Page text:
On the journey to 2050, aim to halve owned emissions from current levels by 2035 require energy neutrality in wastewater operations reduced pumping in water network tackle problems at source appropriate financial instruments on-going research into renewable generation and low carbon technology promoting water efficiency

17 Delivering Our Strategy through influencing others – our customers
For customers, making the link in the minds of our customers that there is a carbon footprint associated with the provision and use of water Reduced heating of water (about 8 x water cycle footprint) Power Shower Study joint project with Liverpool John Moores University electric showers better than mixer or pumped showers water saving showerheads Better information

18 Delivering our strategy – stakeholder challenges
For Ofwat and the Environment Agency, crucial to strike the balance between the on-going delivery of aquatic environmental improvements and the airborne (i.e. carbon) consequence For Ofwat, creating the framework to encourage investment in greenhouse gas mitigation Financial instruments such as incentives Minimising the impact of the enhancement programme Reducing the footprint of the existing assets/maximising energy recovery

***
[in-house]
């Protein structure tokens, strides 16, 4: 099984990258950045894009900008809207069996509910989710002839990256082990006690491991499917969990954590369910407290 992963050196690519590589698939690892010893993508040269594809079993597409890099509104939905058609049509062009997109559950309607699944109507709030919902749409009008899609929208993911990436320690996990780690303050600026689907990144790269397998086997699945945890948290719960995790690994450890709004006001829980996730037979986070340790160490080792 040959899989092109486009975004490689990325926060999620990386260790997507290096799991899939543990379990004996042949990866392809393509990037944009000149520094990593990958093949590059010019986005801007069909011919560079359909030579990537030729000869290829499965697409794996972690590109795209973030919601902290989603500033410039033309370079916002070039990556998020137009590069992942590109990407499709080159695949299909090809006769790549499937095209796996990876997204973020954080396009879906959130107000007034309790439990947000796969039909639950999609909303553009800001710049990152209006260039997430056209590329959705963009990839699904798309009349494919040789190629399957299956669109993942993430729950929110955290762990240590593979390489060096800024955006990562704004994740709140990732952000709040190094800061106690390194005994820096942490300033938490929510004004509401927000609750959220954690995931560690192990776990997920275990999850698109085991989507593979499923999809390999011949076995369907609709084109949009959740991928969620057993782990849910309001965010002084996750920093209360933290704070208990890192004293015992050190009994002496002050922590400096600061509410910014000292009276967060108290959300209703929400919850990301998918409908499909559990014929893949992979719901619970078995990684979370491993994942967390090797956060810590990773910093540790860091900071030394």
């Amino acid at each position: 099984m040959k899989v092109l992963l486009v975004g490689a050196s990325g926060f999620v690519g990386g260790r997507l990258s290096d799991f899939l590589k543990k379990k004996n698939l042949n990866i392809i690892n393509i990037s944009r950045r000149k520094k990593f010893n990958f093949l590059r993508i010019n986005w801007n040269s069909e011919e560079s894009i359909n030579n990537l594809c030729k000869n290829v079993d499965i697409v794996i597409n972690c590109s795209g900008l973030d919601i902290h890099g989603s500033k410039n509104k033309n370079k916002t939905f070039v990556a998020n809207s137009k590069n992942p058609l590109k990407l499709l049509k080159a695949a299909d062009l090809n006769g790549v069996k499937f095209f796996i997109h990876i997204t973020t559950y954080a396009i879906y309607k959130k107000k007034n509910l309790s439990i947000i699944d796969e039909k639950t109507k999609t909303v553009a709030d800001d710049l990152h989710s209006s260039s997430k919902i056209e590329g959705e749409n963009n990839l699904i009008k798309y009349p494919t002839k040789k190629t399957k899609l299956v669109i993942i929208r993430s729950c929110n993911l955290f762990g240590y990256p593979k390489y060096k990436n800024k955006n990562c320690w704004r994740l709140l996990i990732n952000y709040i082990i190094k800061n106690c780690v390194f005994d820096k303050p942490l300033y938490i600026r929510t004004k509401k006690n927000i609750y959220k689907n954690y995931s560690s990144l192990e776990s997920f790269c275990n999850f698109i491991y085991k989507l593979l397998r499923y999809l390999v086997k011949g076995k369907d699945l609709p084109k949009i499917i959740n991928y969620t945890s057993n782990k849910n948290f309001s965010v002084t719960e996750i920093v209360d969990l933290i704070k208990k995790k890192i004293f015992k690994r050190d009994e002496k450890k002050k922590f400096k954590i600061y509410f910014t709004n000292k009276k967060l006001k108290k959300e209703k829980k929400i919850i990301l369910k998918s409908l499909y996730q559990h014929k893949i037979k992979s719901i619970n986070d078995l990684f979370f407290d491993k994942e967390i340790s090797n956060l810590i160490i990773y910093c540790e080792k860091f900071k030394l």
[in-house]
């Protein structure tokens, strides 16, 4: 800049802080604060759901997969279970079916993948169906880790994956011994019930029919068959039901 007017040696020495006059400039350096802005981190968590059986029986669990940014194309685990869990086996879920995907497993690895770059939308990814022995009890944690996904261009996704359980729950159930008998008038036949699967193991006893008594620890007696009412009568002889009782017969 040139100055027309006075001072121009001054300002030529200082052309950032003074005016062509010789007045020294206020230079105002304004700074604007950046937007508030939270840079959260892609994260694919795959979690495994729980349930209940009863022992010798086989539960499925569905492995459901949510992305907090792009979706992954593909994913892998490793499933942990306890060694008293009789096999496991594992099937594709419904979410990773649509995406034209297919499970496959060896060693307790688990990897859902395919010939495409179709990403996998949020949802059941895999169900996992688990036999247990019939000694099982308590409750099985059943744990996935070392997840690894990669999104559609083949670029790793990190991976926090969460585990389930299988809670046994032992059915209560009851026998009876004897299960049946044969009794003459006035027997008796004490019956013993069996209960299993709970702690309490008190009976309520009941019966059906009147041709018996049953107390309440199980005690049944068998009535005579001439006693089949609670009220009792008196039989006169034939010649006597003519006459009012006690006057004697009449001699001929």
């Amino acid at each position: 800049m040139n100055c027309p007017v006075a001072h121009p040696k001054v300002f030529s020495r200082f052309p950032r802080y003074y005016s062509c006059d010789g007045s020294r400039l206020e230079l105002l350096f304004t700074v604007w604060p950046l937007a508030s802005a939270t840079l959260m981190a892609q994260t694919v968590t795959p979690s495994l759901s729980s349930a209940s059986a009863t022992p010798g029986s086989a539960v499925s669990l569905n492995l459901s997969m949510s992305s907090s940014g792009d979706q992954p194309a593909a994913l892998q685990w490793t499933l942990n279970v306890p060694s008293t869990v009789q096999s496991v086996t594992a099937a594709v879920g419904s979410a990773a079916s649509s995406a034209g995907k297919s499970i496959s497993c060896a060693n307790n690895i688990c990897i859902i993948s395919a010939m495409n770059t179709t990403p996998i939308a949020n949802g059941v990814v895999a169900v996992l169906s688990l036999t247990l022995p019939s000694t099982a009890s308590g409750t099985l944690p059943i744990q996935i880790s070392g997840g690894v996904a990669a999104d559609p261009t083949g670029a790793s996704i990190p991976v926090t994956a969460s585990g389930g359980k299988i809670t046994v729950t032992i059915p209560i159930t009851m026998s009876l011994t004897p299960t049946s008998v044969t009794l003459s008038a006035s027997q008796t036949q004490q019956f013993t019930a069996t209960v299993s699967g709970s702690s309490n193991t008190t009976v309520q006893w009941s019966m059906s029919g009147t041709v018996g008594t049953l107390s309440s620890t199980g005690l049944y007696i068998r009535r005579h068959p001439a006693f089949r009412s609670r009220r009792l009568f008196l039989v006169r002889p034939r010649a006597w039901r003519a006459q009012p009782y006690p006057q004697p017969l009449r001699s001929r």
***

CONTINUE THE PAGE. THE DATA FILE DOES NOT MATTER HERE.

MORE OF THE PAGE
19 Delivering our strategy – the role of employees
Employee engagement is crucial to change behaviour Our employees can provide many ideas on reducing carbon emissions Changed business processes are needed to embed carbon into decision making e.g. inclusion of cost of carbon into PR09 planning Sector first in appointing full-time Carbon Manager to lead plan delivery Carbon communications plan (both internal and external) in place to promote our carbon management agenda